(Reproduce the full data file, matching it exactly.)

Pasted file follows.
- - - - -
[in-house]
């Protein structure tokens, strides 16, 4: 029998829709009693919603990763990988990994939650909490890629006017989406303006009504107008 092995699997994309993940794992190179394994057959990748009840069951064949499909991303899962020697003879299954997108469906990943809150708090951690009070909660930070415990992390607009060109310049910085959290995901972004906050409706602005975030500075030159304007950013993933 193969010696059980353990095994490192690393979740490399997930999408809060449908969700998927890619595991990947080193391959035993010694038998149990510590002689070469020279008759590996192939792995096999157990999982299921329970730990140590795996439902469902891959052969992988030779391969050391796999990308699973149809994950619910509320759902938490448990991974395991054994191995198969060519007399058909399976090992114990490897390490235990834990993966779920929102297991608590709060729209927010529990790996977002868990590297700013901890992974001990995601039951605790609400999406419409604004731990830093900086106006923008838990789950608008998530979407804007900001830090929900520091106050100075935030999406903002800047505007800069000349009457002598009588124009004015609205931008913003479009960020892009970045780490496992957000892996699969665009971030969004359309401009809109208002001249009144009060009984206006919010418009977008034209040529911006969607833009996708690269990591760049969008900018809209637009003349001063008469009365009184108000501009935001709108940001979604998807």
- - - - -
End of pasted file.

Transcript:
[in-house]
């Protein structure tokens, strides 16, 4: 029998829709009693919603990763990988990994939650909490890629006017989406303006009504107008 092995699997994309993940794992190179394994057959990748009840069951064949499909991303899962020697003879299954997108469906990943809150708090951690009070909660930070415990992390607009060109310049910085959290995901972004906050409706602005975030500075030159304007950013993933 193969010696059980353990095994490192690393979740490399997930999408809060449908969700998927890619595991990947080193391959035993010694038998149990510590002689070469020279008759590996192939792995096999157990999982299921329970730990140590795996439902469902891959052969992988030779391969050391796999990308699973149809994950619910509320759902938490448990991974395991054994191995198969060519007399058909399976090992114990490897390490235990834990993966779920929102297991608590709060729209927010529990790996977002868990590297700013901890992974001990995601039951605790609400999406419409604004731990830093900086106006923008838990789950608008998530979407804007900001830090929900520091106050100075935030999406903002800047505007800069000349009457002598009588124009004015609205931008913003479009960020892009970045780490496992957000892996699969665009971030969004359309401009809109208002001249009144009060009984206006919010418009977008034209040529911006969607833009996708690269990591760049969008900018809209637009003349001063008469009365009184108000501009935001709108940001979604998807």